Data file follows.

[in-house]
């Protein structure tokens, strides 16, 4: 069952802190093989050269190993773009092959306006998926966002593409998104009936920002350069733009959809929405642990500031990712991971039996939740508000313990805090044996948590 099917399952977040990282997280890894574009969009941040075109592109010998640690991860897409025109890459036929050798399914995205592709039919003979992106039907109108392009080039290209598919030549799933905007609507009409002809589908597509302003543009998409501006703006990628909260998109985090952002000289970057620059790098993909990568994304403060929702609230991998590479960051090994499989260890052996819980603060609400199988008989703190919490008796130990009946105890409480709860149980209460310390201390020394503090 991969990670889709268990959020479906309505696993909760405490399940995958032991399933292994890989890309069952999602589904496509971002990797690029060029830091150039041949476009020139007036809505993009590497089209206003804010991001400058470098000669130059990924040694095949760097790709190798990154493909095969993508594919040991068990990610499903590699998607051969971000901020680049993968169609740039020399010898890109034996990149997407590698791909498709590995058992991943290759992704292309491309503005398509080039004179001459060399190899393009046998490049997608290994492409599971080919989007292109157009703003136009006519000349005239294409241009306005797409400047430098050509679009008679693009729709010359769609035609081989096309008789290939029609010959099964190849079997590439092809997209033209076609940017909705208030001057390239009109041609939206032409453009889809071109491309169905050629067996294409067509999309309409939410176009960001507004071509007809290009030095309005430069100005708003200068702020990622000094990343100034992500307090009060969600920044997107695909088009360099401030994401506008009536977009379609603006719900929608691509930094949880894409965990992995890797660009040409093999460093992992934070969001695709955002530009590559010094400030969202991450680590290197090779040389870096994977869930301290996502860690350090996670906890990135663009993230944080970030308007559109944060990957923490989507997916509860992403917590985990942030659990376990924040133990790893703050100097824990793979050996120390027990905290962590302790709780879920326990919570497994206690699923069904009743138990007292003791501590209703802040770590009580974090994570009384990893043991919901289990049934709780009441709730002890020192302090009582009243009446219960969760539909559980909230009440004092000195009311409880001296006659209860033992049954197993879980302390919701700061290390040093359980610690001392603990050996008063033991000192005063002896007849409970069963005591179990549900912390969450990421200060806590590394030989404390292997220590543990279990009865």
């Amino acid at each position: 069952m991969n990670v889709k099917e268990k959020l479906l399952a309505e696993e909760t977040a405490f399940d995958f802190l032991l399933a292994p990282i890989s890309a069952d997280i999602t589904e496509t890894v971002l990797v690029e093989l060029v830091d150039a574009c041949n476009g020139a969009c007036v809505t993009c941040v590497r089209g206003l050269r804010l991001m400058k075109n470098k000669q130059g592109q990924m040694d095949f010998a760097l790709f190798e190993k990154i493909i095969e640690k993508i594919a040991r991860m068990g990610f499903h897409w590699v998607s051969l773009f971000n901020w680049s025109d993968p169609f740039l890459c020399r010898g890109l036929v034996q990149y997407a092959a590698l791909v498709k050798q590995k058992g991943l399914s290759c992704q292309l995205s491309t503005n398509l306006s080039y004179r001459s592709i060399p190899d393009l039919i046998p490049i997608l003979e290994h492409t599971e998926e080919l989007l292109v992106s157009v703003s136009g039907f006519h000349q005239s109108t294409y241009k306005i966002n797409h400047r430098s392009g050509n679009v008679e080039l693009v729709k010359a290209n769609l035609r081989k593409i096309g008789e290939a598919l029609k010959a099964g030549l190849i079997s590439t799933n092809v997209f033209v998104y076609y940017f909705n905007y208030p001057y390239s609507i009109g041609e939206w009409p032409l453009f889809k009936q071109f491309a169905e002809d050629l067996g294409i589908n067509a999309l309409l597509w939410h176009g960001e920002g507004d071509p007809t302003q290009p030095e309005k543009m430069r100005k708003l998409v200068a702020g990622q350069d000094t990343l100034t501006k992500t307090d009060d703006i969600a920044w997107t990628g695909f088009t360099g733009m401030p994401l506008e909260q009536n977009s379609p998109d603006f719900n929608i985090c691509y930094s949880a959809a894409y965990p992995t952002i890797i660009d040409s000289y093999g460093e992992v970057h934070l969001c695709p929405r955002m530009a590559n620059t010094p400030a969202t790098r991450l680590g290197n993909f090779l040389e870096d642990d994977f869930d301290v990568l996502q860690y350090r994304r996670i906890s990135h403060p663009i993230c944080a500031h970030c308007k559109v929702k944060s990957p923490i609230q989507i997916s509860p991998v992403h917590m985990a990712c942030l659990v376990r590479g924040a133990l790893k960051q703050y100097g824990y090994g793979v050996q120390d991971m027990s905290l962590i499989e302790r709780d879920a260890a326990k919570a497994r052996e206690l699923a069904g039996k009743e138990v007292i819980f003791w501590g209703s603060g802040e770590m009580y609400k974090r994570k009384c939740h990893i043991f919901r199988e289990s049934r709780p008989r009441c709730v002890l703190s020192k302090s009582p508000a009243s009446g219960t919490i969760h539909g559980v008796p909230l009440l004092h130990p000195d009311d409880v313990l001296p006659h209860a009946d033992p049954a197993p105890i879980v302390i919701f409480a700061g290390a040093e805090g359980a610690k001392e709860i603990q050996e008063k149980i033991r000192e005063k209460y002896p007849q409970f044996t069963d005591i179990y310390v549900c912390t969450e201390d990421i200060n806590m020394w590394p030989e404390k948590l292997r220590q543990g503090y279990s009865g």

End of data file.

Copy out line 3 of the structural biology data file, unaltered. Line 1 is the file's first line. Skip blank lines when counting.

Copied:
């Amino acid at each position: 069952m991969n990670v889709k099917e268990k959020l479906l399952a309505e696993e909760t977040a405490f399940d995958f802190l032991l399933a292994p990282i890989s890309a069952d997280i999602t589904e496509t890894v971002l990797v690029e093989l060029v830091d150039a574009c041949n476009g020139a969009c007036v809505t993009c941040v590497r089209g206003l050269r804010l991001m400058k075109n470098k000669q130059g592109q990924m040694d095949f010998a760097l790709f190798e190993k990154i493909i095969e640690k993508i594919a040991r991860m068990g990610f499903h897409w590699v998607s051969l773009f971000n901020w680049s025109d993968p169609f740039l890459c020399r010898g890109l036929v034996q990149y997407a092959a590698l791909v498709k050798q590995k058992g991943l399914s290759c992704q292309l995205s491309t503005n398509l306006s080039y004179r001459s592709i060399p190899d393009l039919i046998p490049i997608l003979e290994h492409t599971e998926e080919l989007l292109v992106s157009v703003s136009g039907f006519h000349q005239s109108t294409y241009k306005i966002n797409h400047r430098s392009g050509n679009v008679e080039l693009v729709k010359a290209n769609l035609r081989k593409i096309g008789e290939a598919l029609k010959a099964g030549l190849i079997s590439t799933n092809v997209f033209v998104y076609y940017f909705n905007y208030p001057y390239s609507i009109g041609e939206w009409p032409l453009f889809k009936q071109f491309a169905e002809d050629l067996g294409i589908n067509a999309l309409l597509w939410h176009g960001e920002g507004d071509p007809t302003q290009p030095e309005k543009m430069r100005k708003l998409v200068a702020g990622q350069d000094t990343l100034t501006k992500t307090d009060d703006i969600a920044w997107t990628g695909f088009t360099g733009m401030p994401l506008e909260q009536n977009s379609p998109d603006f719900n929608i985090c691509y930094s949880a959809a894409y965990p992995t952002i890797i660009d040409s000289y093999g460093e992992v970057h934070l969001c695709p929405r955002m530009a590559n620059t010094p400030a969202t790098r991450l680590g290197n993909f090779l040389e870096d642990d994977f869930d301290v990568l996502q860690y350090r994304r996670i906890s990135h403060p663009i993230c944080a500031h970030c308007k559109v929702k944060s990957p923490i609230q989507i997916s509860p991998v992403h917590m985990a990712c942030l659990v376990r590479g924040a133990l790893k960051q703050y100097g824990y090994g793979v050996q120390d991971m027990s905290l962590i499989e302790r709780d879920a260890a326990k919570a497994r052996e206690l699923a069904g039996k009743e138990v007292i819980f003791w501590g209703s603060g802040e770590m009580y609400k974090r994570k009384c939740h990893i043991f919901r199988e289990s049934r709780p008989r009441c709730v002890l703190s020192k302090s009582p508000a009243s009446g219960t919490i969760h539909g559980v008796p909230l009440l004092h130990p000195d009311d409880v313990l001296p006659h209860a009946d033992p049954a197993p105890i879980v302390i919701f409480a700061g290390a040093e805090g359980a610690k001392e709860i603990q050996e008063k149980i033991r000192e005063k209460y002896p007849q409970f044996t069963d005591i179990y310390v549900c912390t969450e201390d990421i200060n806590m020394w590394p030989e404390k948590l292997r220590q543990g503090y279990s009865g």